The south of Israel, between Mitzpe Ramon and Eilat, is one of the most breathtaking landscapes in the Middle East. Just a five or six hour drive south of Jerusalem’s rolling hills and Tel Aviv’s white sandy beaches is a whole other world of red desert. The entire landscape that you see on the drive south was at one time completely submerged under the ocean. Over time this area of land dried out leaving behind interesting and whimsical rock formations, caverns, and caves. Aside from the beautiful geography this happens to have been one of the more frequently populated areas in the history of the Levant. Some of Israel’s most complex and intricate archaeological sites and artifacts have been uncovered in the desert. It is also the birthplace of the kibbutz movement, and many of these communities are still hosting families today.
Eilat, Israel’s Most Southern City
Israel’s most southern city, Eilat, offers a touchstone of urbanization in the vast red landscape of Israel’s south. Resting right on the edge of the Red Sea this is definitely one of the best places in Israel to relax and lounge on the beach. In the background are the red mountains of Eilat. During sunsets when the light catches the mountains they appear to be on fire. It feels more like you are on Mars instead of planet Earth. Just a twenty-minute car ride outside of the city are several hiking trails that allow you to explore these ancient formations in greater depth.
Just north of Eilat is one of the staple national parks to visit, Timna Park. During the 12th and 14th centuries (BCE) when Timna was under the control of the Egyptian empire the region was mined for copper. Today there are still a great deal of natural resources within the valley of Timna. Visitors can schedule guided tours of the caverns and even partake in a bit of rock climbing. As mentioned these formations were sculpted underwater, giving the entire park a surreal appearance. Despite the intense temperatures there is also plenty of flora and fauna to be seen. The region hosts its own community of specialized desert dwellers from the Israeli ibex herds to foxes, hyenas, birds, as well as a few lizards. Park visitors are not encouraged to approach or feed any of the animals as all patrons of the park are guests in this wild environment.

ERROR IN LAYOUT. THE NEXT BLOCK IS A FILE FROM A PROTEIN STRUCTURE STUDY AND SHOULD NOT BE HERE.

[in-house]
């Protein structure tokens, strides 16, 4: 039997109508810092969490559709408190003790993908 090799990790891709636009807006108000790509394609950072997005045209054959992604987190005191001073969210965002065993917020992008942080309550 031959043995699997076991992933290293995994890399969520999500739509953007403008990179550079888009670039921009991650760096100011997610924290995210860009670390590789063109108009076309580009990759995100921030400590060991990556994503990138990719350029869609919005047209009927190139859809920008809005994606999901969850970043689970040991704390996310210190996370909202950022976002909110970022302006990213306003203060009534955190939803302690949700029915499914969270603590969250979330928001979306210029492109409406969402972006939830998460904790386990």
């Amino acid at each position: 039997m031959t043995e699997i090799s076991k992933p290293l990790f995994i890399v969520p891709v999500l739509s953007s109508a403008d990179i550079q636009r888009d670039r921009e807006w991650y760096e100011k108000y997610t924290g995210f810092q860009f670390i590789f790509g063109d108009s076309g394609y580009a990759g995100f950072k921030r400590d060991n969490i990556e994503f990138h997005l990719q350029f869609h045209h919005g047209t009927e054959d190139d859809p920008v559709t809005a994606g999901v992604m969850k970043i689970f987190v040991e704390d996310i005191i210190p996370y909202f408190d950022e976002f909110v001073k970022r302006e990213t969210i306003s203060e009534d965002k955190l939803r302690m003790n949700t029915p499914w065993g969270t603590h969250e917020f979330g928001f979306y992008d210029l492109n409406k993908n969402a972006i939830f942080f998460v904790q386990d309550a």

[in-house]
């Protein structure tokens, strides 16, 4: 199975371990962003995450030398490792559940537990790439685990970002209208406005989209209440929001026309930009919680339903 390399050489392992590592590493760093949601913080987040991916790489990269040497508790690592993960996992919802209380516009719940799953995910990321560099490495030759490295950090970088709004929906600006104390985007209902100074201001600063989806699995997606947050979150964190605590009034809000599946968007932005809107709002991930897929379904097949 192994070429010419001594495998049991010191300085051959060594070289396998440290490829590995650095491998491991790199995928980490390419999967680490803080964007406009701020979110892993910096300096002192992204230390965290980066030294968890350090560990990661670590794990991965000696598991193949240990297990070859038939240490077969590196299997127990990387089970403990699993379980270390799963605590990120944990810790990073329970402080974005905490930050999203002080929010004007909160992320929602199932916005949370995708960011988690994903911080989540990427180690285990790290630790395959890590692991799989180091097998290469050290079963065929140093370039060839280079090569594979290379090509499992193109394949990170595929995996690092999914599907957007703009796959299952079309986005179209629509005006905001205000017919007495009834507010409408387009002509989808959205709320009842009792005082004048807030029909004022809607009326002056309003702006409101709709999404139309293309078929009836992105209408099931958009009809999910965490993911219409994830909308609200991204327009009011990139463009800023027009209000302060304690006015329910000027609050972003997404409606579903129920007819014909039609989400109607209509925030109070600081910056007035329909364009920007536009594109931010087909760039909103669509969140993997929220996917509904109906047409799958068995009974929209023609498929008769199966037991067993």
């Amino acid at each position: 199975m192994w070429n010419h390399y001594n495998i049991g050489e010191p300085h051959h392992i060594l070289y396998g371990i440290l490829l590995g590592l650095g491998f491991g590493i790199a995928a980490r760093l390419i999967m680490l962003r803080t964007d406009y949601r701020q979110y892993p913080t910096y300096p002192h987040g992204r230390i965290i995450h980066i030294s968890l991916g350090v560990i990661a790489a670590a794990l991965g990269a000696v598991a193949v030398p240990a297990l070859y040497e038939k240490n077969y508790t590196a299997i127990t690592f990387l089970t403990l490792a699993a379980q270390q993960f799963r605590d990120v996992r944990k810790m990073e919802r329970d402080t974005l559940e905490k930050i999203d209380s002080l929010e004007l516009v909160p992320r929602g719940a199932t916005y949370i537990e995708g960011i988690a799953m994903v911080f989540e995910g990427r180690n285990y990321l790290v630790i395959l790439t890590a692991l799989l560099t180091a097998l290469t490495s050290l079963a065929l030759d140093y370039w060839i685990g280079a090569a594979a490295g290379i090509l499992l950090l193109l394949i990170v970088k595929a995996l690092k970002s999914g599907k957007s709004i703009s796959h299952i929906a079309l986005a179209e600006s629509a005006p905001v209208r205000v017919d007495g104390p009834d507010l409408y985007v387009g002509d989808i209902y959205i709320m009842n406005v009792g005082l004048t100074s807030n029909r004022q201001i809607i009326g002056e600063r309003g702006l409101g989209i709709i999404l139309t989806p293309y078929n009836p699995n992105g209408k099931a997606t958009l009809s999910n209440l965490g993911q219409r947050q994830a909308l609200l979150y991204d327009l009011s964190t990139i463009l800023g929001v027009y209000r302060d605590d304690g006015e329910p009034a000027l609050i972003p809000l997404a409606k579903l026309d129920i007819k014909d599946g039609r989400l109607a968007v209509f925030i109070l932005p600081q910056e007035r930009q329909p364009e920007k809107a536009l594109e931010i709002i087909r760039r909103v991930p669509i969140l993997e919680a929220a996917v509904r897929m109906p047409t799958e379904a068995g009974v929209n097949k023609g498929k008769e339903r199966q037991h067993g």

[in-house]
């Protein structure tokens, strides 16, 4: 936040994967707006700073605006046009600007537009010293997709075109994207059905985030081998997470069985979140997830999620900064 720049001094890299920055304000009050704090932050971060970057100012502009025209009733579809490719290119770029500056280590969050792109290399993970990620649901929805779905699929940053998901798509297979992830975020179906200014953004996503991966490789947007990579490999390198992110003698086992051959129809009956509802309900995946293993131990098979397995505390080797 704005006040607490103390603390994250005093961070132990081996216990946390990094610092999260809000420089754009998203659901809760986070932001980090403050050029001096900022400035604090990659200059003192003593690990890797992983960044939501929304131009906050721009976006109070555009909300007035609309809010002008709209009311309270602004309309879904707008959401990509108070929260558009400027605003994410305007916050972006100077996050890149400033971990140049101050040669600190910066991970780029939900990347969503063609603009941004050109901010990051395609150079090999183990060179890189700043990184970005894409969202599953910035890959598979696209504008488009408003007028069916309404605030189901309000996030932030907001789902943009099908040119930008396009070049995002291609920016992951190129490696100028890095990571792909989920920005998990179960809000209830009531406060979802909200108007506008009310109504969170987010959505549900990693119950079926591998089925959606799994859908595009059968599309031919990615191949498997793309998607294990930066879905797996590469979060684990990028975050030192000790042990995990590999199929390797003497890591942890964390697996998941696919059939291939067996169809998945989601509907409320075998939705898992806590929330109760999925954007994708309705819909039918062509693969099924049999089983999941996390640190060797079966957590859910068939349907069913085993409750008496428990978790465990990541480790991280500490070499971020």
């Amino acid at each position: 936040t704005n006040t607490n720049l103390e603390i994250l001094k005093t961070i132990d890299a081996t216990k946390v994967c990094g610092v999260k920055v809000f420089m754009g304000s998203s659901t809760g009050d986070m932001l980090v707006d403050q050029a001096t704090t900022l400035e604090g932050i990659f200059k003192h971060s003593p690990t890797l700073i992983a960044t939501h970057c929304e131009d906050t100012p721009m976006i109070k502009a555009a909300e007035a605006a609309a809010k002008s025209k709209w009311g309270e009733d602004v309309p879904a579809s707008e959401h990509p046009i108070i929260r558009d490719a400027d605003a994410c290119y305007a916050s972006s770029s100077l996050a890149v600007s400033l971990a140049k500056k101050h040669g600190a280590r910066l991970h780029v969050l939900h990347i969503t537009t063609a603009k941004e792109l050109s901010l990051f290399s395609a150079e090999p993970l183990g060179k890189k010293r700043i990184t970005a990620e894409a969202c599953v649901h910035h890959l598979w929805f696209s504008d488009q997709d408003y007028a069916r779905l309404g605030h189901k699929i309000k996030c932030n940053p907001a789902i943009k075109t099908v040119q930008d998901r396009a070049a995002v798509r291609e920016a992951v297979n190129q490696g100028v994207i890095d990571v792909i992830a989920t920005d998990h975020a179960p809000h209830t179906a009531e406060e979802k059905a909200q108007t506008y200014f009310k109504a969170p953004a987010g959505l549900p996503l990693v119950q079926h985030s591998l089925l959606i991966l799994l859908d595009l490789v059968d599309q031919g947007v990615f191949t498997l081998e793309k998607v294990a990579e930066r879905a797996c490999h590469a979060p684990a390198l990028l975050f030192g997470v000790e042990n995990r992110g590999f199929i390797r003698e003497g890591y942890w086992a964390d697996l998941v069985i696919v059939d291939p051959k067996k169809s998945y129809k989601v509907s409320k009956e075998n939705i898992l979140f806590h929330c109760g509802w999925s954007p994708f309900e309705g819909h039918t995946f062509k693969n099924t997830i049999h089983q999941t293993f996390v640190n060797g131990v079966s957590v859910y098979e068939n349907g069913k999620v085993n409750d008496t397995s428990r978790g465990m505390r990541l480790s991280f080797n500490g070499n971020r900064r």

Yotvata Hai-Bar Nature Reserve
While we are on the subject of wildlife, just 30 km north of Eilat is the Yotvata Hai-Bar Nature Reserve and breeding grounds. The reserve’s mission is to rebuild populations of specific species on the brink of extinction, mainly the Asian wild ass and the Arabian oryx. The entire park is located on the Yotvata salt flats, which hosts a wide variety of flora. This was one of the main reasons for the chosen location of the nature reserve, because it could feed multiple large herds. Desert life is a welcome refuge for both animals and people alike.
Kibbutz Neot Smadar
If you were to keep driving a few miles north of Yotvata you would run into Kibbutz Neot Smadar, which you cannot pass without noticing the enormous cooling tower that stands out from the landscape. Cooling towers are an ancient form of air conditioning. They use the natural and ample power of desert winds to thermally cool several houses all interconnected by underground pipes. The tower serves a dual purpose in that it is also the arts and culture center for the community. Several Israeli artists and craftsmen call the kibbutz home and all sell their art from the boutique located inside the tower complex. The complex itself is a feast for the eyes with intricate carvings, pillars, and a very memorable color palette. Be sure to also ask for a tour of their local vineyards and winery. You may even be tempted to purchase a bottle or two for later in the evening.
Kibbutz Sde Boker
The other iconic kibbutz to visit on your road trip in the south is Sde Boker, located a few kilometers north of Mitzpe Ramon and about 187 kilometers from Eilat. Established in the early 1950s, this was one of the very first unofficial desert communities that later became a national landmark. It was this community that Israel’s first prime minister, David Ben-Gurion, chose as his home and community. He was on a tour of the south of Israel and noticed the small collection of houses, vineyards, and open agricultural fields. Something drew Ben-Gurion to the community of pastoral peace and from that moment on, he considered the kibbutz his one true home. You can even pay a visit to the former PMs old hut residence where many of his original furniture and books still reside.
The south of Israel from Eilat to Mitzpe Ramon is a hotspot of ancient geographical wonder. Mankind has never created any sort of art or structure that can rival the natural beauty of the desert. The region is in fact not a land of hot emptiness, but a cornucopia of opportunity for new life. It is another world where communities of all kinds, whether they are animal or human, can be embraced with loving arms.